The Maltese Islands

The Maltese archipelago, situated in the Mediterranean Sea, consists of mainly three islands: Malta, Gozo and Comino. The archipelago is named after Malta which is the largest island of the group.

Malta is the smallest country of the European Union in the centre of the Mediterranean and enjoys sunny weather nearly all the year. Influenced in history by many cultures, it has enjoyed its independence since 1964. The Republic of Malta consists of Malta and its smaller sister Gozo and the tiny island of Comino. Malta is about 300, Gozo is approximately 100, and Comino covers only 2.5 km. Valletta, is the capital of Malta.

Gozo is the second largest island, Gozo is quite different from Malta. Gozo is less industrialised, enchanting and quaintly attractive, Gozo can be reached from Malta by boat and by helicopter from the airport.

Comino, Cominotto, Filfla and St Paul's Islet are the other major features of the archipelago. Of these, only Comino, located between Malta and Gozo, has a very tiny population. Comino is a popular tourist resort because of its beautiful Blue Lagoon with crystal clear water and a couple of very fine beaches, Comino can be reached by boat.

The Maltese Islands fall within the following Latitude and Longitude co-ordinates:
Northern Latitude 36o00'00"
Eastern Longitude 14o36'00"
Area of the Maltese Islands: 316 km2

The Maltese Islands are located almost in the center of the Mediterranean Sea just South of Sicily. The distance between Malta the the nearest point of Sicily is 93 km North. To the South is the North African mainland and Tunisia, which is 288 km. To the west lies Spain and Gibralta at a distance of 1820 km. To the East lies Egypt and Alexandria, which is 1,510 km away.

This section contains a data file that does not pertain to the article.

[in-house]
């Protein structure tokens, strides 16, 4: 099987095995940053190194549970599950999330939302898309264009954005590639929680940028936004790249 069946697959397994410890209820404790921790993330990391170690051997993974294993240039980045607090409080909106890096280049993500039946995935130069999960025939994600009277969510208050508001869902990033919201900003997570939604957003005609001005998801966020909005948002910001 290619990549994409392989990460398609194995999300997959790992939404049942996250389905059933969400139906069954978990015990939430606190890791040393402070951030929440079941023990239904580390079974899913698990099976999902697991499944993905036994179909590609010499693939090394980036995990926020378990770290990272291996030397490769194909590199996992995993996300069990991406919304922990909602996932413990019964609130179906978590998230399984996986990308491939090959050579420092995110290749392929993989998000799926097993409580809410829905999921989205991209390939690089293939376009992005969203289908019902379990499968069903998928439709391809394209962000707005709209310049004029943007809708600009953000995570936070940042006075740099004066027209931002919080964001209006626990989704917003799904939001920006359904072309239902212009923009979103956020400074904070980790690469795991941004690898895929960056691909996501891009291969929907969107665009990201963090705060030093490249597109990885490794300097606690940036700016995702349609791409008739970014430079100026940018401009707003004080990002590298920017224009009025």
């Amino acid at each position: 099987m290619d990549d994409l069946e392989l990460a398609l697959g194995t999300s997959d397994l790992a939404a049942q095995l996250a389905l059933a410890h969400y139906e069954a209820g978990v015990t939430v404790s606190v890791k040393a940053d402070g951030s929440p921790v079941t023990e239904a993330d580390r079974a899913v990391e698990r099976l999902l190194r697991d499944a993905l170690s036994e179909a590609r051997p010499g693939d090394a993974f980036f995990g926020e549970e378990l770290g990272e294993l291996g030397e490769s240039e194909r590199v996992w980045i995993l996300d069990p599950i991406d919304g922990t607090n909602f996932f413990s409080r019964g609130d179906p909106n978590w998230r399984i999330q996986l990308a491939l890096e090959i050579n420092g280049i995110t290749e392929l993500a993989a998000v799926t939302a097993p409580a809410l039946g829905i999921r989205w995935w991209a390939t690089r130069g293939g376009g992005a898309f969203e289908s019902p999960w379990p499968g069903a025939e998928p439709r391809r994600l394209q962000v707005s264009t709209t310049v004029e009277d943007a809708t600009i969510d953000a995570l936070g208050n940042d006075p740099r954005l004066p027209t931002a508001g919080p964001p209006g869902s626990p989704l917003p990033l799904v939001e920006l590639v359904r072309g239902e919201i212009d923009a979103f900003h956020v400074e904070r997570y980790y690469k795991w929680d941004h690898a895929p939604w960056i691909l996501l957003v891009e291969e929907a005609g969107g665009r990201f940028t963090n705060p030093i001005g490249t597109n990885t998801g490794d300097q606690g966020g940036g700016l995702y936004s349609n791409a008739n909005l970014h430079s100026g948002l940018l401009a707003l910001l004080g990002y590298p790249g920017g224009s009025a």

The coastline of the Maltese Islands is well indented, thus providing numerous harbours, bays, creeks, sandy beaches and rocky coves. The length of the shoreline round Malta is 136 km, and 43km round Gozo.

The popuation of Malta is 330,000, whilst Gozo has 26,000 and Comino has 4 people. Malti and English are the main languages. Most Maltese are of Roman Catholic faith.

The Maltese Climate: More than anyting else, it is the climate, that has made The Maltese Islands, particularly Malta, an important tourist resort in the centre of the Mediterranean. The average winter temperature is 12oC (54oF.) There are really only two seasons in Malta: the dry summer season, and the mild winter season. The average rainfall is 558.2 mm (22 ins). Rain rarely, if ever, falls during the summer months.

The Maltese Islands are unique because so much of their history and past is still visible and in use today. The Maltese Island contain many Sacred Temples still in very good condition, filled with spectacular and beautiful stunning artwork. These temples are located scattered in various cities and sites around the island. The Maltese Island are often described as an open-air museum. It is possible to explore an investigate further and enjoy the Islands' mysterious prehistory, retrace the footsteps of St Paul or see where the Knights of St John transformed and fortified the islands and defended Christendom.